Enriching a Survey Course in Educational Psychology through a Team Teaching Format
Doebler, Lee, Smith, Cheri, Education
Educational psychology is a far ranging discipline that focuses on the student, the teacher, the classroom and the teaching/learning process. The challenge of an introductory course in educational psychology is to familiarize the student with both theory and application in such diverse areas as human growth and development, learning, personality development, motivation, measurement and classroom management. This creates a problem for faculty members who seemingly must have expertise in all of these areas. While most, if not all, educational psychology faculty certainly have some familiarity with all these topics, in most cases, their expertise will be limited to a few of the topics closely related to their specialization or area of research. This often results in a course that focuses on the faculty member's research and superficially touches on other essential topics. Obviously this can result in significant gaps in student learning. A team teaching approach has been found to be very useful in resolving this problem. Team teaching is a method that has been successfully utilized in a wide range of subject areas, including optometry, women's studies, anthropology, economics and psychology (Heath, Carlson & Kurtz, 1987; Toomey & Eldridge, 1982; Plotnicov, 1985; Lindaver, 1990; Flanagan & Ralston, 1983). This article describes the team teaching approach used at The University of Montevallo in an introductory educational psychology course. The course, while open to all students, is taken primarily by junior teacher education majors.
Each of four full time faculty members in the Department of Counseling and Educational Psychology is assigned one section of this course as part of his/her regular teaching load. Two of the sections are scheduled at 9:00 A.M. Monday, Wednesday and Friday, and two are scheduled at 11:00 A.M. Monday, Wednesday, and Friday. Each sections has a maximum enrollment of 30 students. The sections which meet at the same hour are then combined, thus producing two classes of 50-60 students, one at 9:00 A.M. and the other at 11:00 A.M.
Prior to the beginning of each semester, the Educational Psychology team meets to plan a schedule for the semester. After a review and updating of the curriculum each team member selects topics most appropriate for his/her areas of expertise. In addition, the calendar is planned such that no faculty member is scheduled to teach on a day when he/she might have other conflicting professional responsibilities. Some days involve just one faculty member who would on that day teach at both the 9:00 A.M. and 11:00 A.M. hours thus meeting all four sections on that day. Other class days may involve two faculty members while others may require the presence of the entire team. As part of the syllabus, each student receives a schedule showing the topic to be covered each day, the appropriate reading assignment for that topic and which faculty member(s) will be in class that day.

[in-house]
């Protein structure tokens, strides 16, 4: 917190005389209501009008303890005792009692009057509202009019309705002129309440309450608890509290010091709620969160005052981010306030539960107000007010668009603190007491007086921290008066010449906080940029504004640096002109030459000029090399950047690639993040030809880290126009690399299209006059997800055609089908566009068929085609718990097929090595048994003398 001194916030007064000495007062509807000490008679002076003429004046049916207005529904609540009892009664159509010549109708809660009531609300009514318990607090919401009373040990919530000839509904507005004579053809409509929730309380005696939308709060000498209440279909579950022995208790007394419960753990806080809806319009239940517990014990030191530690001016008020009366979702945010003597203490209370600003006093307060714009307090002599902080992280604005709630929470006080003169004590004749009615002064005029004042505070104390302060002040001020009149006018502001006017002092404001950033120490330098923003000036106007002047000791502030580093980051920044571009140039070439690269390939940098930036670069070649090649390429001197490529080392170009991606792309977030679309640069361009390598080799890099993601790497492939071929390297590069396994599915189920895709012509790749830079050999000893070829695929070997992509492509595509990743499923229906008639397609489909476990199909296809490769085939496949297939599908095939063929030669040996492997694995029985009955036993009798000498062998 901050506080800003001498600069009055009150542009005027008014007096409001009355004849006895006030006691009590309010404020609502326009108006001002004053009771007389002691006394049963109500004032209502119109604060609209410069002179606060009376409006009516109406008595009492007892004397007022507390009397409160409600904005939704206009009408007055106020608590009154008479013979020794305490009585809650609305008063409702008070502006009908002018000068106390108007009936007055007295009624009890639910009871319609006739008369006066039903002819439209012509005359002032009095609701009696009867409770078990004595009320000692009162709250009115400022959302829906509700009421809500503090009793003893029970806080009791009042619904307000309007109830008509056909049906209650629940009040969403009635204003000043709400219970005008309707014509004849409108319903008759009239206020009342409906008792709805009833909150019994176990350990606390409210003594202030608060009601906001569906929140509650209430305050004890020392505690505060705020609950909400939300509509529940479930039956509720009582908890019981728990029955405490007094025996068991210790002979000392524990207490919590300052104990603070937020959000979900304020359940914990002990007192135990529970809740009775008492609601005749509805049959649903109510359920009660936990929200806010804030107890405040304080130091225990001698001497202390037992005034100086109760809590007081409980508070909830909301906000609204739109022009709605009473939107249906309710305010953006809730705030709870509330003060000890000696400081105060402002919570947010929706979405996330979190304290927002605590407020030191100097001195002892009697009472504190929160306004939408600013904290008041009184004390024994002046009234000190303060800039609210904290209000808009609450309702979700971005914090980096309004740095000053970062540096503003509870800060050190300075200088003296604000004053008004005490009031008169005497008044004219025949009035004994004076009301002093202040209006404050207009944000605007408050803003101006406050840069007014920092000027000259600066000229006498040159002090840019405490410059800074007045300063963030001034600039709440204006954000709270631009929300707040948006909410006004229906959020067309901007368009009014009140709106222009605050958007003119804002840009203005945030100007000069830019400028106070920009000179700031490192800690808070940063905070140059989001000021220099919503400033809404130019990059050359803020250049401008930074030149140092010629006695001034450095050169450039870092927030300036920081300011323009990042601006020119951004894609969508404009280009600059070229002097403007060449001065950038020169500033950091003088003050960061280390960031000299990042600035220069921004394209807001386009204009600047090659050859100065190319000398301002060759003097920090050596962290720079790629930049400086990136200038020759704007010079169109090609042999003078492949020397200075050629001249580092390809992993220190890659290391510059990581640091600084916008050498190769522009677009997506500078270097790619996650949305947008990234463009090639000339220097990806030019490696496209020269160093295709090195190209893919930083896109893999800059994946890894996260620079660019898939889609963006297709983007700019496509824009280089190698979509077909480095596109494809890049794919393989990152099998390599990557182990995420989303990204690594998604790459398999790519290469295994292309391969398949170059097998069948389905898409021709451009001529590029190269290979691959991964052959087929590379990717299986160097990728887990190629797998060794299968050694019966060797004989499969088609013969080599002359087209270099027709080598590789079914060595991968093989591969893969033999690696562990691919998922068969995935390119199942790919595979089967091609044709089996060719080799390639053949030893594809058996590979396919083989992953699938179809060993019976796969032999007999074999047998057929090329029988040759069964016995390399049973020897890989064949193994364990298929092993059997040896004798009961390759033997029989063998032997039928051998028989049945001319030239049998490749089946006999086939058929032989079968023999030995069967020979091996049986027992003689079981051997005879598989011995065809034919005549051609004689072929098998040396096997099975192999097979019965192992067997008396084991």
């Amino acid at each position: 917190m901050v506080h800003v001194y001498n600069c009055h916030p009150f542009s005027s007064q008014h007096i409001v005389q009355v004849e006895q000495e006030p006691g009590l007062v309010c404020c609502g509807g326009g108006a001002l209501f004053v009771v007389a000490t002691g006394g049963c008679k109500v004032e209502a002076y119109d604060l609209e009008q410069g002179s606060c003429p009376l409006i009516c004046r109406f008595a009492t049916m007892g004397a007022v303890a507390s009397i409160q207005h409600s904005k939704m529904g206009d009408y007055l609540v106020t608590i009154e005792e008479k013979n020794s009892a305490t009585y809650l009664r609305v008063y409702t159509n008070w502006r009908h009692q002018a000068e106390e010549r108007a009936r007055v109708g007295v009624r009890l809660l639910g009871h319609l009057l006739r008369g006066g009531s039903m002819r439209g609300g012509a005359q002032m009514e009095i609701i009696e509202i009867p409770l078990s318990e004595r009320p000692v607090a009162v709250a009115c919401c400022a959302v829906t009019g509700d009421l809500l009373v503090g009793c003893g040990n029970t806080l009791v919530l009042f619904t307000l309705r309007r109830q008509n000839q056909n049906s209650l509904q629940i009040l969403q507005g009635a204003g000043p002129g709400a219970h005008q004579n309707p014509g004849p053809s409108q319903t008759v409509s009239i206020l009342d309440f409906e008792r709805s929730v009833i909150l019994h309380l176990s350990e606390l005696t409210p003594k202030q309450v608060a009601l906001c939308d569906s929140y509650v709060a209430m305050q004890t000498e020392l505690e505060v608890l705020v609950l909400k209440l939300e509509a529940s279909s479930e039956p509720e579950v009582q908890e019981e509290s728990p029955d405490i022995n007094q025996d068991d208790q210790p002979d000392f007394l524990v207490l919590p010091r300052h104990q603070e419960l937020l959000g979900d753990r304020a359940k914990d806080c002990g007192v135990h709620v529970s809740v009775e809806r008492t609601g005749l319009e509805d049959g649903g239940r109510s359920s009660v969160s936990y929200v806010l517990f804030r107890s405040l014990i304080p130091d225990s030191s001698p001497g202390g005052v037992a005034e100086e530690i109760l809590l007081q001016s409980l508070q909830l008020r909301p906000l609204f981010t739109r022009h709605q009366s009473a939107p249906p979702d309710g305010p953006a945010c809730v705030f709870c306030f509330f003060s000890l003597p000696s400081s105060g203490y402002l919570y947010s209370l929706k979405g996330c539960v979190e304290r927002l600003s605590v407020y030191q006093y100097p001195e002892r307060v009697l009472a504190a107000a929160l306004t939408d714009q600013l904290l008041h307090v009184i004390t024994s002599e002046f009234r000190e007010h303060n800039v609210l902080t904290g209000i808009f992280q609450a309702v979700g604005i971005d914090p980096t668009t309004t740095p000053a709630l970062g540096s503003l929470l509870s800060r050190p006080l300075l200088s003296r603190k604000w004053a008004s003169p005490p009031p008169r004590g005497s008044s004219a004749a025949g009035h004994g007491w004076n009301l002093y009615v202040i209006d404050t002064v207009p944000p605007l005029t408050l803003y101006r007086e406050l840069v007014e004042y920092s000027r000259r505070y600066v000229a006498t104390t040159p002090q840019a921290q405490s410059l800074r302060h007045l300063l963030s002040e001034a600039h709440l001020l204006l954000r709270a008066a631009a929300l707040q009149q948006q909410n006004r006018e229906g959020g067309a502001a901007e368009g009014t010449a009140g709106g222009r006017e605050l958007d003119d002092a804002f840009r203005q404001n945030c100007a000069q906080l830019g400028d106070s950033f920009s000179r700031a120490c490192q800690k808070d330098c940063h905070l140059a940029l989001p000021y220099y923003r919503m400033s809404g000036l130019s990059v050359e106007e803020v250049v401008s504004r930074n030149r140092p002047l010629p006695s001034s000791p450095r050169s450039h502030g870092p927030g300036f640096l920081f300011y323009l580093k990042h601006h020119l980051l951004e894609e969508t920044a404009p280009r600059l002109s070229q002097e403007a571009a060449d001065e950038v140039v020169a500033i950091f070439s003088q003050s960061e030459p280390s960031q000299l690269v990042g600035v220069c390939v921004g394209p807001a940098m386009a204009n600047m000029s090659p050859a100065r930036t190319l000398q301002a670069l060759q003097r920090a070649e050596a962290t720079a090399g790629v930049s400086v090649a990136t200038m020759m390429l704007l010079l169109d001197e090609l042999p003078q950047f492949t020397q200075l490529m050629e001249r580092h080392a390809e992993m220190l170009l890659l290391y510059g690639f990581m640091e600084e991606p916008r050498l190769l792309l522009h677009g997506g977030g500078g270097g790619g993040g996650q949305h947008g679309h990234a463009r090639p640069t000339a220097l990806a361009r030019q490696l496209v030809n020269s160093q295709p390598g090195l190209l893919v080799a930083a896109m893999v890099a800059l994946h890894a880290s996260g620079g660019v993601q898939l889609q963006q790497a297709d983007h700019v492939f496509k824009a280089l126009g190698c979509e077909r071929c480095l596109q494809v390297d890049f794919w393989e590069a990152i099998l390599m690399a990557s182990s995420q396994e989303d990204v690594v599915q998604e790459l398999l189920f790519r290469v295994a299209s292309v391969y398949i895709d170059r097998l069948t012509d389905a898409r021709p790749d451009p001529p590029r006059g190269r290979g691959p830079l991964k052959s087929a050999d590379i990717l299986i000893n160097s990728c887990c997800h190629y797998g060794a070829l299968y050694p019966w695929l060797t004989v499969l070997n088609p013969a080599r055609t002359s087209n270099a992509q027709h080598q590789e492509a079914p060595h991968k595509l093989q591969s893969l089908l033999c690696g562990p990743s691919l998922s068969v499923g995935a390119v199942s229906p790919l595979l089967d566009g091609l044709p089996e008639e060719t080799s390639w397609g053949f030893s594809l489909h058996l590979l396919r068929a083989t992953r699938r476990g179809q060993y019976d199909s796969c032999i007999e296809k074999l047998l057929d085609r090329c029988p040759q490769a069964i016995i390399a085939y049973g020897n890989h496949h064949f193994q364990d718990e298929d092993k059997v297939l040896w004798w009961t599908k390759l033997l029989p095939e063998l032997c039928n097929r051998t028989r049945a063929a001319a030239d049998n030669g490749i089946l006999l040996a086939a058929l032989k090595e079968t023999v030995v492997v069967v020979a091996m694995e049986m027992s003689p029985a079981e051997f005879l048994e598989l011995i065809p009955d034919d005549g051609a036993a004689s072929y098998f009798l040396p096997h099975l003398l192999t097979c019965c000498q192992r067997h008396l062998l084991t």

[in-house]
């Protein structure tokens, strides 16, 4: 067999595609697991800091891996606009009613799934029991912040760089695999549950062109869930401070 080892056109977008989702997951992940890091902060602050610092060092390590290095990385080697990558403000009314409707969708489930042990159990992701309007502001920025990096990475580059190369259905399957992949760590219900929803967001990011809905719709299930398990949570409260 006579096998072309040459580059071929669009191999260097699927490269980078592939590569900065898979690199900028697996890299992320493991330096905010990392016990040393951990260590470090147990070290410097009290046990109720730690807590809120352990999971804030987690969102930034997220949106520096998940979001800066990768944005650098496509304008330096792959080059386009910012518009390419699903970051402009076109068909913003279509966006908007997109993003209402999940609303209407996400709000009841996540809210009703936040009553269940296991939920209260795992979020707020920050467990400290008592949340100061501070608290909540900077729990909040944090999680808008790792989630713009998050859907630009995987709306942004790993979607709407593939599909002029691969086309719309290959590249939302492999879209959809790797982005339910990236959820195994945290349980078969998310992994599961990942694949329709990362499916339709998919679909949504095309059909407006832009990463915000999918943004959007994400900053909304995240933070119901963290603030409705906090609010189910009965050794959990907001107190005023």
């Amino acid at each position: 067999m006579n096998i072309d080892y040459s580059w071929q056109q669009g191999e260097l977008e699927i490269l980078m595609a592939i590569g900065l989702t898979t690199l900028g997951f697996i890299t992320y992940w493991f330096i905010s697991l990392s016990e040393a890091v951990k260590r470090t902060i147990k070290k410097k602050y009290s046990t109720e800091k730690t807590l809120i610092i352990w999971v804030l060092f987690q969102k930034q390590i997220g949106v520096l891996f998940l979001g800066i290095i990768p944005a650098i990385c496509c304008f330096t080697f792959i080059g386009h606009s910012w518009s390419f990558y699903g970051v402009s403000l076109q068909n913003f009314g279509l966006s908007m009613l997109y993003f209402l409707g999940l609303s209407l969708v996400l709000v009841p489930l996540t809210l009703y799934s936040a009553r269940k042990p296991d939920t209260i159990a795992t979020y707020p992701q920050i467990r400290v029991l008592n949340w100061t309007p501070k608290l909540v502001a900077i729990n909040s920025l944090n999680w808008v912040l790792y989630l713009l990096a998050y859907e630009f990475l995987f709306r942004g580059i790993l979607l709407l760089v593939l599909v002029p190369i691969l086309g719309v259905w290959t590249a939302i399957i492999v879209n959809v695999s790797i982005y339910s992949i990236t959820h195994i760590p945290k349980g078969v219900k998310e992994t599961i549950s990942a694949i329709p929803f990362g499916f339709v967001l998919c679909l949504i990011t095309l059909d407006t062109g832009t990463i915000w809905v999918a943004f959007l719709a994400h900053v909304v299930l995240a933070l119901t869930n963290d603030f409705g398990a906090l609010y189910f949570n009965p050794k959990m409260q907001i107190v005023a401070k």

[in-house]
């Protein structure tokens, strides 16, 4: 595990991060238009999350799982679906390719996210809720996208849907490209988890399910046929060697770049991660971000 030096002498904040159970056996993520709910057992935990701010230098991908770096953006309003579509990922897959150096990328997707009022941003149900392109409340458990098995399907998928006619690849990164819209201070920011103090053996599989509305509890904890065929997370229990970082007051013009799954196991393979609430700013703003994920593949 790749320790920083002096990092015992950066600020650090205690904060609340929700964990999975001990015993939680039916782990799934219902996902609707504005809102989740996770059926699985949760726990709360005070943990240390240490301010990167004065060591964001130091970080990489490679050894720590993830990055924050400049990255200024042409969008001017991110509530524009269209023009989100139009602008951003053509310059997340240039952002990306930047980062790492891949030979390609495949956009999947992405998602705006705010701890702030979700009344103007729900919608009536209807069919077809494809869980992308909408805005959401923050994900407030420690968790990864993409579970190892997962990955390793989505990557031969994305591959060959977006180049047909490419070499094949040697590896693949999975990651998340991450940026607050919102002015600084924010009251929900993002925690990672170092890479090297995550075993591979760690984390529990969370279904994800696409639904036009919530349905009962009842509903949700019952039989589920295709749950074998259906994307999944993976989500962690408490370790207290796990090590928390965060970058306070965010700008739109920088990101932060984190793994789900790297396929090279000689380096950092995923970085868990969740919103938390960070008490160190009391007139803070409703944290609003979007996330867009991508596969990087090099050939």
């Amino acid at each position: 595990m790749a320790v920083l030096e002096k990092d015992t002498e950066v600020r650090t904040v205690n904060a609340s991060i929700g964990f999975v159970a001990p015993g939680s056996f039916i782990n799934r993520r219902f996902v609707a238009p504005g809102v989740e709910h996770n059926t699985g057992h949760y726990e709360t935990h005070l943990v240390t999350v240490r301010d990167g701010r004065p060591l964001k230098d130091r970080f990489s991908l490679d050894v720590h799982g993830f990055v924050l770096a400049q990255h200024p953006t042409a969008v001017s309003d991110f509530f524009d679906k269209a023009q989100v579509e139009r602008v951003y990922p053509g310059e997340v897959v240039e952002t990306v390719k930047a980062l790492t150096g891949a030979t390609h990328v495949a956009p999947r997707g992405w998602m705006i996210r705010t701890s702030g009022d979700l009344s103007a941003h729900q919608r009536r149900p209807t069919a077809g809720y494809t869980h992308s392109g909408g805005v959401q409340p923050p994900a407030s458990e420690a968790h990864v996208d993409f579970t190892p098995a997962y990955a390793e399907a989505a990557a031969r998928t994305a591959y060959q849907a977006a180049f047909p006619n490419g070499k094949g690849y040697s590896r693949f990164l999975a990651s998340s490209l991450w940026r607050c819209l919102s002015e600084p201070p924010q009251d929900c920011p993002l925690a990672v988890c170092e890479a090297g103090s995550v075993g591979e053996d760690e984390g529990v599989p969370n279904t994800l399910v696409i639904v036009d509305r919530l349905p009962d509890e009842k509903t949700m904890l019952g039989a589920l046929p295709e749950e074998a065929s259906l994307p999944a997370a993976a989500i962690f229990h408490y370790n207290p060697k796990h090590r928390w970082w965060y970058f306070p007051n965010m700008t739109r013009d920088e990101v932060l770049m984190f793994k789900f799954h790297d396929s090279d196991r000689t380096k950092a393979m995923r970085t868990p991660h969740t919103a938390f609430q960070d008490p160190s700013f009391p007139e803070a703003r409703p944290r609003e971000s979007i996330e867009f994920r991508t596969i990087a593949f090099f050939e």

Tests are constructed by creating a table of specifications from the topics discussed during the period covered by the tests. Each faculty member is responsible for writing test questions for his/her sessions. The grade in the course is based on the scores on four exams, each covering one-fourth of the course, plus an application level comprehensive final exam. The exam covering the final one-fourth of the course and the comprehensive final are given together on the final exam date. Each exam consists of fifty multiple-choice questions, thus the total possible points is 250. Letter grades are assigned based on a norm-referenced cluster system. Students are also given the opportunity to earn extra credit points through participation in several optional projects. Each faculty member is responsible for the grades of students in her/his section.
The chief advantage of the team teaching approach is the resolution of the problem mentioned at the beginning of this article. …